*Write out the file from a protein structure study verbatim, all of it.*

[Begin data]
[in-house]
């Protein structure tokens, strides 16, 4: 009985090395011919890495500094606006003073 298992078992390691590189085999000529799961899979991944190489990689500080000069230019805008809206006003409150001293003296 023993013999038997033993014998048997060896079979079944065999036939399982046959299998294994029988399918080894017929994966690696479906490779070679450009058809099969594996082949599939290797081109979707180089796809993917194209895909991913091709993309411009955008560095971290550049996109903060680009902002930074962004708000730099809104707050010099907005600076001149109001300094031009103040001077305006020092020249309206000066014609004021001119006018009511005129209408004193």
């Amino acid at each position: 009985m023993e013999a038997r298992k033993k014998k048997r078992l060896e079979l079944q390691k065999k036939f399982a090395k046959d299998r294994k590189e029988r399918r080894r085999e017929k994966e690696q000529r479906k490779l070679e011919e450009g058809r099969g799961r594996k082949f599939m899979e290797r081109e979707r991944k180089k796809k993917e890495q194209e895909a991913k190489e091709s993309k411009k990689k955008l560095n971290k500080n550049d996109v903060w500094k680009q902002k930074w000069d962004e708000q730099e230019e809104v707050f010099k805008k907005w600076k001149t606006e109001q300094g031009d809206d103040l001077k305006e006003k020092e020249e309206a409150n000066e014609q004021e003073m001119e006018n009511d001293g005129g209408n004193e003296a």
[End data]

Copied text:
[in-house]
């Protein structure tokens, strides 16, 4: 009985090395011919890495500094606006003073 298992078992390691590189085999000529799961899979991944190489990689500080000069230019805008809206006003409150001293003296 023993013999038997033993014998048997060896079979079944065999036939399982046959299998294994029988399918080894017929994966690696479906490779070679450009058809099969594996082949599939290797081109979707180089796809993917194209895909991913091709993309411009955008560095971290550049996109903060680009902002930074962004708000730099809104707050010099907005600076001149109001300094031009103040001077305006020092020249309206000066014609004021001119006018009511005129209408004193």
């Amino acid at each position: 009985m023993e013999a038997r298992k033993k014998k048997r078992l060896e079979l079944q390691k065999k036939f399982a090395k046959d299998r294994k590189e029988r399918r080894r085999e017929k994966e690696q000529r479906k490779l070679e011919e450009g058809r099969g799961r594996k082949f599939m899979e290797r081109e979707r991944k180089k796809k993917e890495q194209e895909a991913k190489e091709s993309k411009k990689k955008l560095n971290k500080n550049d996109v903060w500094k680009q902002k930074w000069d962004e708000q730099e230019e809104v707050f010099k805008k907005w600076k001149t606006e109001q300094g031009d809206d103040l001077k305006e006003k020092e020249e309206a409150n000066e014609q004021e003073m001119e006018n009511d001293g005129g209408n004193e003296a």